password managers
There’s a modern solution to the password conundrum — via "password managers", also known as password apps. While browsers have built-in password managers, which are fraught with inherent weaknesses, the field of dedicated password apps is vast and can be confusing. Image Credit: Vijith Pulikkal | Gulf News


  • How password managers (or apps) could help you "step up" from using the same credentials everywhere.
  • Know the advantages and drawbacks, as well as potential hazards of storing passwords in your browser.

Dubai: Have you used the same passwords across various sites — social media, banking, online stores, work/personal email, chat apps, etc?

Have you written your passwords down on stickies or physical paper? And have you emailed your passwords for different accounts to yourself?

Hate passwords? You're in luck - Google is sidelining them
Password managers are designed to securely store and manage your login credentials. In the face of digital overload, relying on memory, sticky notes, or weak passwords are over.

If you’ve done any of these, you’re not alone. Password reuse is considered an “epidemic”, and is fraught with danger.  Why? It’s what experts consider as one of the “weak” lines of defence seen behind some data breaches.

Passwords: Important irritants

We can't underestimate the importance of strong passwords. They’re the gatekeepers to our online lives. They grant access to our emails, social media, digital finances, and more.

Yet they can be a source of exasperation. Passwords stand as both our shield and a source of frustration.

And with each new account comes the challenge of creating yet another password that needs to be unique, complex — and memorable.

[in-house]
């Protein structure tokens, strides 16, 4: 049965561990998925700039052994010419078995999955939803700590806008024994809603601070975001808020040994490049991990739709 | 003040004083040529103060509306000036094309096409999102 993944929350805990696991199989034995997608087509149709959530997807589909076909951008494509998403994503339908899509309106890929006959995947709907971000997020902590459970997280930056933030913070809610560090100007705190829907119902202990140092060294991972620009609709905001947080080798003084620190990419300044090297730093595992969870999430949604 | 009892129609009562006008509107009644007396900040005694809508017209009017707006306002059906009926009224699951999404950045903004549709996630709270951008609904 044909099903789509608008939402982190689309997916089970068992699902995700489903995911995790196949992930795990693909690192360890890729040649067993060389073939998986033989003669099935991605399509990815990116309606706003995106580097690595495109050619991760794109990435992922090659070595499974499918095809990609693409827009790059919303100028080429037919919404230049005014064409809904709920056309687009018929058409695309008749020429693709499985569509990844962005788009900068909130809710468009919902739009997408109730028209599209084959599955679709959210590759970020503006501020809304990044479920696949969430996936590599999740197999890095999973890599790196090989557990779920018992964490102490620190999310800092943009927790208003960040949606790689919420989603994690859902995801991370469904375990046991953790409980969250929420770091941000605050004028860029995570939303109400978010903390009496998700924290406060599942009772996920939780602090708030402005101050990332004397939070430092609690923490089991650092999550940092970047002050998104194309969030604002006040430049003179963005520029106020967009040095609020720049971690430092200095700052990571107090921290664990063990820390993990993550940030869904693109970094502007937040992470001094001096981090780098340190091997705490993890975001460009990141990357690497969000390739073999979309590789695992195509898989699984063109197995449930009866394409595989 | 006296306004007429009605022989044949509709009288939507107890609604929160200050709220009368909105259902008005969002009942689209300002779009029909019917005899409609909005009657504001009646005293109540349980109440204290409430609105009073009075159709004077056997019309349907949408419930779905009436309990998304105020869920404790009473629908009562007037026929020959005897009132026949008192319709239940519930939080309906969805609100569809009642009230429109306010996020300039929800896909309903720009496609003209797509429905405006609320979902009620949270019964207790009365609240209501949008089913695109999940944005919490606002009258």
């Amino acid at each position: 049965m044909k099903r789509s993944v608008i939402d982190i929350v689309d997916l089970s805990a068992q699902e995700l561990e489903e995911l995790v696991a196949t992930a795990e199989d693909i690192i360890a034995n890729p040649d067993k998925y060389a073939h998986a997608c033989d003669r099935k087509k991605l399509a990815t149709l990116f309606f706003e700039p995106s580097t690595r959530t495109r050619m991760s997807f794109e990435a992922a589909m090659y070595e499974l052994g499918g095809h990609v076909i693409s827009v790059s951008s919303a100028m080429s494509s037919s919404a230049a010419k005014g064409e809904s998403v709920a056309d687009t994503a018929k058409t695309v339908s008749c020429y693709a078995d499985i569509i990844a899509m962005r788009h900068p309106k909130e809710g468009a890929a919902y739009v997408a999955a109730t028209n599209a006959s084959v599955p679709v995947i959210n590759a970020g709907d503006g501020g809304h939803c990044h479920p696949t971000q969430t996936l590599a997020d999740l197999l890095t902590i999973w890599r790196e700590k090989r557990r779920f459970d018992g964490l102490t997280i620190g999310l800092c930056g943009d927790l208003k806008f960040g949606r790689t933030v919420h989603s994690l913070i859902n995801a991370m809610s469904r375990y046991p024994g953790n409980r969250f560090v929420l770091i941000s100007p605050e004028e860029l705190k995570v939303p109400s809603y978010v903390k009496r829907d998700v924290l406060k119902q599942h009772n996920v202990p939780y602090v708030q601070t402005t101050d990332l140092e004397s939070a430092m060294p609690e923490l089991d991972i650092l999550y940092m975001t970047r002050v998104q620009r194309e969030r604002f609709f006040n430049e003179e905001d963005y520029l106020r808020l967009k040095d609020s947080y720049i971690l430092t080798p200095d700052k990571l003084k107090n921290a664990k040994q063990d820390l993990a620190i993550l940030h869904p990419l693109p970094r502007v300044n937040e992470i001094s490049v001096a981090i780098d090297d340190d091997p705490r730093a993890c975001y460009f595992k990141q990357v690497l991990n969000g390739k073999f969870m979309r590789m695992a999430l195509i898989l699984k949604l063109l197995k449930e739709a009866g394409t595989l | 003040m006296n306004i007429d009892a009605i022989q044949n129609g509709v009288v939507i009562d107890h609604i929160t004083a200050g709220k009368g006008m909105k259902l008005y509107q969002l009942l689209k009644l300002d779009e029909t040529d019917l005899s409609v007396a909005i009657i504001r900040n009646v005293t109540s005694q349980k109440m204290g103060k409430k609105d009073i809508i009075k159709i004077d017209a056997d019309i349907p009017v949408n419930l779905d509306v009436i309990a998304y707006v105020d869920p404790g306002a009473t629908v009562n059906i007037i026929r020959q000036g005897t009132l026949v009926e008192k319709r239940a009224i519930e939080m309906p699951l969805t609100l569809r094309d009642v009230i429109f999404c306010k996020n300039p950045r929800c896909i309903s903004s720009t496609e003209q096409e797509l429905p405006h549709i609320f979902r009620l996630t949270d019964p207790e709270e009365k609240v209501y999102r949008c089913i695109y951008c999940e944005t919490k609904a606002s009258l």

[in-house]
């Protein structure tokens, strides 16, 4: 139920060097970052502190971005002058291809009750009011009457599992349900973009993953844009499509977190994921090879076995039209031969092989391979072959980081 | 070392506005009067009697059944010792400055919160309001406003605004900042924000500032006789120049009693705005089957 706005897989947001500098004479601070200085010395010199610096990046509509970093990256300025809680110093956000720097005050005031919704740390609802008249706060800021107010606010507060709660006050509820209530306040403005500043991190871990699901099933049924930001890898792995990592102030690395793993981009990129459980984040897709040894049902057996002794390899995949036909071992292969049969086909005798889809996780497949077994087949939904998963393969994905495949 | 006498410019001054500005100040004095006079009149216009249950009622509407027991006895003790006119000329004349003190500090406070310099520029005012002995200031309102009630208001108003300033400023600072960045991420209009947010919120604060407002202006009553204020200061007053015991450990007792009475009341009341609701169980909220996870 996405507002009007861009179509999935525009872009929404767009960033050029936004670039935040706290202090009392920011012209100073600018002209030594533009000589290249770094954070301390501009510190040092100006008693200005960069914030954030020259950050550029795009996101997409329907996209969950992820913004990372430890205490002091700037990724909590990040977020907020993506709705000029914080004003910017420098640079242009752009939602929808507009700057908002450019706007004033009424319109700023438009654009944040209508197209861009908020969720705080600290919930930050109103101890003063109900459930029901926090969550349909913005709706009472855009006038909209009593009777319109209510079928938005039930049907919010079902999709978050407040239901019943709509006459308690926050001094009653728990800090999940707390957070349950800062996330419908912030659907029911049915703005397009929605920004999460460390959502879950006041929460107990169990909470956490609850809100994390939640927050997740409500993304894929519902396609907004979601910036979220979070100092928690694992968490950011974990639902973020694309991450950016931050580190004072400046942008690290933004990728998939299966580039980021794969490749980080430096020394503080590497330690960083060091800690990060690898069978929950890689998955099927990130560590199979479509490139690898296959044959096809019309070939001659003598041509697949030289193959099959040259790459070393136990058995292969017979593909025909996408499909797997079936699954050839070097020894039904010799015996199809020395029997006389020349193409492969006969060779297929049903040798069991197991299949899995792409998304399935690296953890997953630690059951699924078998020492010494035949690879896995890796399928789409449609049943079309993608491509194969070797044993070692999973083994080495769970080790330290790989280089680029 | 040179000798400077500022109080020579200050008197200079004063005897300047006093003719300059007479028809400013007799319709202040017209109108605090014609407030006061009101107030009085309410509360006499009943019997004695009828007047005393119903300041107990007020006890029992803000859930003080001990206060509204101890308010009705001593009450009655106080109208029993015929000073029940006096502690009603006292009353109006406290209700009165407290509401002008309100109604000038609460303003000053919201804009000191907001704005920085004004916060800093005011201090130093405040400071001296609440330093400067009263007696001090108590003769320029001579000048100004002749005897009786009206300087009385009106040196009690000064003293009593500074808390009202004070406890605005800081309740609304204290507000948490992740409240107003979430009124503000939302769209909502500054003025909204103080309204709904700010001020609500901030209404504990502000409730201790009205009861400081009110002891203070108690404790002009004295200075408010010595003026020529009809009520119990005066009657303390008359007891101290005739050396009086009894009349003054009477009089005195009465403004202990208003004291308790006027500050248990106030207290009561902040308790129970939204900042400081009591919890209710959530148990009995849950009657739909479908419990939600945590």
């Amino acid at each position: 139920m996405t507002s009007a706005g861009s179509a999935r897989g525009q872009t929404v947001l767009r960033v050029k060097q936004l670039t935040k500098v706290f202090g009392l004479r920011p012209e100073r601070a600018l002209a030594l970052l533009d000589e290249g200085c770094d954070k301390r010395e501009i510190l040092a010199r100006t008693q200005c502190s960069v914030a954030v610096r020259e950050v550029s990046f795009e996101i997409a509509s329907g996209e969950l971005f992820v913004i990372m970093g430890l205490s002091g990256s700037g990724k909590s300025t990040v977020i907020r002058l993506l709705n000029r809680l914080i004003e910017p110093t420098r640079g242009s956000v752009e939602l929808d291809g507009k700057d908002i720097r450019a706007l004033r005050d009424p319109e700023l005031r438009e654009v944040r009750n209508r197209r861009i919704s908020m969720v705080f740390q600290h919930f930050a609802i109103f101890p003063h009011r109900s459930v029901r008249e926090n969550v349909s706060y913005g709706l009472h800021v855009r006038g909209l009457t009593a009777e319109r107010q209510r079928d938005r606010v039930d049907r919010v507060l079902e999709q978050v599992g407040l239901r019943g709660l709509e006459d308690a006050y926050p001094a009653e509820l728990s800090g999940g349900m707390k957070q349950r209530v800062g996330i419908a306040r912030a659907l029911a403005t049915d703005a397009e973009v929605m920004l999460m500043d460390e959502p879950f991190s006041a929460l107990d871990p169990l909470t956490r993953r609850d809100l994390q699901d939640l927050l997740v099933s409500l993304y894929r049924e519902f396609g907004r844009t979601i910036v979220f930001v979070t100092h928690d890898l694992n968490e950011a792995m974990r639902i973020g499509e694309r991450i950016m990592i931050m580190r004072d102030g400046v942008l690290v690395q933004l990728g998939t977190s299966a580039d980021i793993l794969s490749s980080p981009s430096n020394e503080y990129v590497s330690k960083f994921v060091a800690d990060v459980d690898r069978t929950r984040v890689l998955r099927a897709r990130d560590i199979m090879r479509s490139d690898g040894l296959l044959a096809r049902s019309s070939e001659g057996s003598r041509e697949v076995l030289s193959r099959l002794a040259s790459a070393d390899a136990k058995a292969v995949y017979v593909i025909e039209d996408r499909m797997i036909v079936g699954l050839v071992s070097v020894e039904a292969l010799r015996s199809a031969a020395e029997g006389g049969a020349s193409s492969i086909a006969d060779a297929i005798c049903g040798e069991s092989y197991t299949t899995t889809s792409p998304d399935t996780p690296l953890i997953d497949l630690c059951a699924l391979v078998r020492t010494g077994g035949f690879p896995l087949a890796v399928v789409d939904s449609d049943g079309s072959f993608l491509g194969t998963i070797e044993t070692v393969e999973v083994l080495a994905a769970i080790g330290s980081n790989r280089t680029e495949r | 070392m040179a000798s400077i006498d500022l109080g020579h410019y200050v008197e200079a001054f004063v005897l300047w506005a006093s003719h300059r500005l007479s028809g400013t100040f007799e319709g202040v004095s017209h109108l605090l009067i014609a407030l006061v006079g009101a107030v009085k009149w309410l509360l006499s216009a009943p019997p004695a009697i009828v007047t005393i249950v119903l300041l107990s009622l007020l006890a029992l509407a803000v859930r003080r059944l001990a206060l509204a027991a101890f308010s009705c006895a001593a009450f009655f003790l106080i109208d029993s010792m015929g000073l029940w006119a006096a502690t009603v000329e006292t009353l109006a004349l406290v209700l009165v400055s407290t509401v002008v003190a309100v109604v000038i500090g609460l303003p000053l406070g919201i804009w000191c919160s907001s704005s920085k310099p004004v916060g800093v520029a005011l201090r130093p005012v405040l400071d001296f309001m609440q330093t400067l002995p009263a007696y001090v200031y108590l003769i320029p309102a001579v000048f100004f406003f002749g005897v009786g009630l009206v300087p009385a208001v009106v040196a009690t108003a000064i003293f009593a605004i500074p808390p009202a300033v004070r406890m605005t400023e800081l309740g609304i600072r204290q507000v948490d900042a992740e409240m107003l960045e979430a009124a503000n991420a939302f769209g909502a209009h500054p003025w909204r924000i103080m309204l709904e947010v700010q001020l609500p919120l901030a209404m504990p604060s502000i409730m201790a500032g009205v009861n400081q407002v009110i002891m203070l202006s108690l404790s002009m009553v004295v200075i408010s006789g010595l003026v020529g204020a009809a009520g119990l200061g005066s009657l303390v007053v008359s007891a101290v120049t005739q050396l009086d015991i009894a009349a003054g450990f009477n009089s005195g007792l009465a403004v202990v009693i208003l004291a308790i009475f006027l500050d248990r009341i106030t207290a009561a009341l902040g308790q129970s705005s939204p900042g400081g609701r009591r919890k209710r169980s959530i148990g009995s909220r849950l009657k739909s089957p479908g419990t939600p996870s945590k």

Then you have an IT team who, as a matter of protocol, advise you against reusing passwords across platforms, or force you to change passwords every so often. They’re actually right. If one of your accounts gets breached, it can lead to a domino effect of compromised accounts.

Having strong passwords poses a paradox – the harder they are to crack, the harder they are to remember. As a result, many resort to writing them down, a practice that negates the purpose of security altogether.

What are good alternatives to passwords?

Alternative authentication methods include biometrics and hardware keys. These are already in use for a while, even as newer solutions or iterations emerge. In a nutshell, they promise to solve password woes. But until then, passwords remain a classic case of "can't live with it, can't live without it.”

Password managers: What are they?

In general, they are app-based digital tools that offer a secure and organised method for generating, storing, and managing passwords.

They store an encryption system to secure your usernames and passwords, for online accounts and services — usually with the use of a “master password”.

3 ways a password manager protects you

  • Password generation: These apps help users generate strong and unique passwords for each of their accounts and then store these passwords in an encrypted database.
  • Password storage: You can then access your stored passwords with a master password — or other forms of authentication.
  • Layers of protection: Password managers help provide multiple layers of protection that render them more secure than other approaches to password management, like as using the same passwords across various sites or noting them on physical paper.
Data breaches
Data breaches are still fairly common. There were 20,030 data breaches recorded by the US-based data protection advocacy group, from February 2006 to February 2022, the latest for which data is available.

Malign forces in cyberspace abound: Crowdstrike, a cybersecurity tech company, in a 2023 report, named 33 new “adversaries” in 2022 addition to the 200+ adversaries identified as targeting organisations across the globe.

It also reported a 95 per cent increase in cloud exploitation, 112 per cent increase in access broker advertisements on the "dark web”. It noted that average eCrime “breakout time” — the window during which an organisation can detect and prevent an incident (by identifying, then ejecting an intruder) from turning into a breach was 84 minutes in 2022.
When utilising a password manager, you essentially need to commit one set of login details—the master password—to gain entry to the manager itself.